• 4. All senses : Research has shown that the brain can retain information better and quicker when more than one sense is involved. Therefore, you shouldn’t only read your notes. Read them aloud, listen to a recording on that topic and write down the most important parts.
  • 5. Repetition : The more repetitions, the more information your brain can retain. We recommend using the so-called “dead” time for going through your notes again. For example, while waiting for the tram, doing the laundry or sitting in your doctor’s waiting room.

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  • 6. Learning styles : Are you a visual, auditory or experiential learner? Do you study better in the morning or in the evening? Your personal learning style is important for your ideal study schedule.
  • 7. Visualisations : Especially with abstract topics, it can be hard to create a mental map of information and connections. Therefore, visualisations of the information are helpful for your brain. Create some posters, charts, mind maps, illustrations, etc.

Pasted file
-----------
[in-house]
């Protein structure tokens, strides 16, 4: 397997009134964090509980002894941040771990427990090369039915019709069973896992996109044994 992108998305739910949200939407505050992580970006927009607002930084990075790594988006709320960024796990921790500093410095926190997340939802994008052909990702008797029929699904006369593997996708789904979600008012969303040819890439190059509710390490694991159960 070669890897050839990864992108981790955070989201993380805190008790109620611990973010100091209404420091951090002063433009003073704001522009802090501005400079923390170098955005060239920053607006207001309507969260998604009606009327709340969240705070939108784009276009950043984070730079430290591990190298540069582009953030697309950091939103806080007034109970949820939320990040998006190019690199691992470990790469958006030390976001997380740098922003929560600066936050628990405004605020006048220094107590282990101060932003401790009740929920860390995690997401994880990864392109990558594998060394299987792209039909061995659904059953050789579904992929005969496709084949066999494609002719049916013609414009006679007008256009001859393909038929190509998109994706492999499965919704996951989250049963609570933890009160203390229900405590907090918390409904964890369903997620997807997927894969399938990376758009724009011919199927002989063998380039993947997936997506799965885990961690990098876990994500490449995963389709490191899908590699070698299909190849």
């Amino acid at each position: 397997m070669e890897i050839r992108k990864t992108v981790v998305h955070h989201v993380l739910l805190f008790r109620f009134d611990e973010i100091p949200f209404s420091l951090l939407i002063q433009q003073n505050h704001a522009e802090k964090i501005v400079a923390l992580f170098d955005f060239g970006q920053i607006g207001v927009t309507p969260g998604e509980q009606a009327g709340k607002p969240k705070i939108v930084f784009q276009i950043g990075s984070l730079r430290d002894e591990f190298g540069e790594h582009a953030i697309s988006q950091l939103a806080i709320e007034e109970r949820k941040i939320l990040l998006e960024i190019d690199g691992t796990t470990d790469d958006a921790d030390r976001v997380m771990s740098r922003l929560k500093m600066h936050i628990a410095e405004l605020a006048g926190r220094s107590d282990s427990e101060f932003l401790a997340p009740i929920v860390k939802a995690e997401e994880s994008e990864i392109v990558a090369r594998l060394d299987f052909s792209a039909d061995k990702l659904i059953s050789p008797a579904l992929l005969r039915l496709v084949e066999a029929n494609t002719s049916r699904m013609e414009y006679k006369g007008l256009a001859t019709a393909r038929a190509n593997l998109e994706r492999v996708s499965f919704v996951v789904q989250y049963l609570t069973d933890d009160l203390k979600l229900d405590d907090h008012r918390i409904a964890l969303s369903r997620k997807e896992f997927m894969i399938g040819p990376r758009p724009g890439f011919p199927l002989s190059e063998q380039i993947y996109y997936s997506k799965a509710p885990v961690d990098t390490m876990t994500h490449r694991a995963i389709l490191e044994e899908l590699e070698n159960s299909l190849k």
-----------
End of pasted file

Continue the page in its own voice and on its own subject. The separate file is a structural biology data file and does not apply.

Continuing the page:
• 8. Explain it to someone : Try to explain your study material to a third person, for example your STUWO flatmate. This helps you with memorising information and understanding connections.
  • 9. Apps for learning : There are countless apps that support you during your studies: digital flash cards (e.g. Quizlet ), platforms with numerous notes, scripts and example questions (e.g. StudySmarter ) and classic vocabulary trainers (e.g. pons ).
  • 10. Study before going to bed : Research suggests that our long-term memory develops primarily during sleep. Use this fact to your advantage and go through important passages right before going to bed.

How much can you learn by heart in a day?